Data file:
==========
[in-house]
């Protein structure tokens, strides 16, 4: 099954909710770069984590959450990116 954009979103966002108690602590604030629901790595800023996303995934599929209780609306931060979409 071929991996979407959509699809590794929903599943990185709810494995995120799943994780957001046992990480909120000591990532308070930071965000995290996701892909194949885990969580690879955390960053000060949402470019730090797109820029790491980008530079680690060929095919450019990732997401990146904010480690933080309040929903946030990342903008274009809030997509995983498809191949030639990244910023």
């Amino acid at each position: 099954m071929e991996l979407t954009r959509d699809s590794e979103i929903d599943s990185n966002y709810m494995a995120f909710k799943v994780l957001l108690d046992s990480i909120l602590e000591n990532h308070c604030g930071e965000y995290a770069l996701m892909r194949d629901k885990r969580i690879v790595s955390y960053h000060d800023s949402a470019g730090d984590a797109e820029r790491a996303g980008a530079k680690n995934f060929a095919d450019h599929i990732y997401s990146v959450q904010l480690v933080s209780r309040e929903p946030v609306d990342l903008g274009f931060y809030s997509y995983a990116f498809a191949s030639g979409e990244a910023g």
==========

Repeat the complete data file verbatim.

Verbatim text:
[in-house]
């Protein structure tokens, strides 16, 4: 099954909710770069984590959450990116 954009979103966002108690602590604030629901790595800023996303995934599929209780609306931060979409 071929991996979407959509699809590794929903599943990185709810494995995120799943994780957001046992990480909120000591990532308070930071965000995290996701892909194949885990969580690879955390960053000060949402470019730090797109820029790491980008530079680690060929095919450019990732997401990146904010480690933080309040929903946030990342903008274009809030997509995983498809191949030639990244910023």
């Amino acid at each position: 099954m071929e991996l979407t954009r959509d699809s590794e979103i929903d599943s990185n966002y709810m494995a995120f909710k799943v994780l957001l108690d046992s990480i909120l602590e000591n990532h308070c604030g930071e965000y995290a770069l996701m892909r194949d629901k885990r969580i690879v790595s955390y960053h000060d800023s949402a470019g730090d984590a797109e820029r790491a996303g980008a530079k680690n995934f060929a095919d450019h599929i990732y997401s990146v959450q904010l480690v933080s209780r309040e929903p946030v609306d990342l903008g274009f931060y809030s997509y995983a990116f498809a191949s030639g979409e990244a910023g």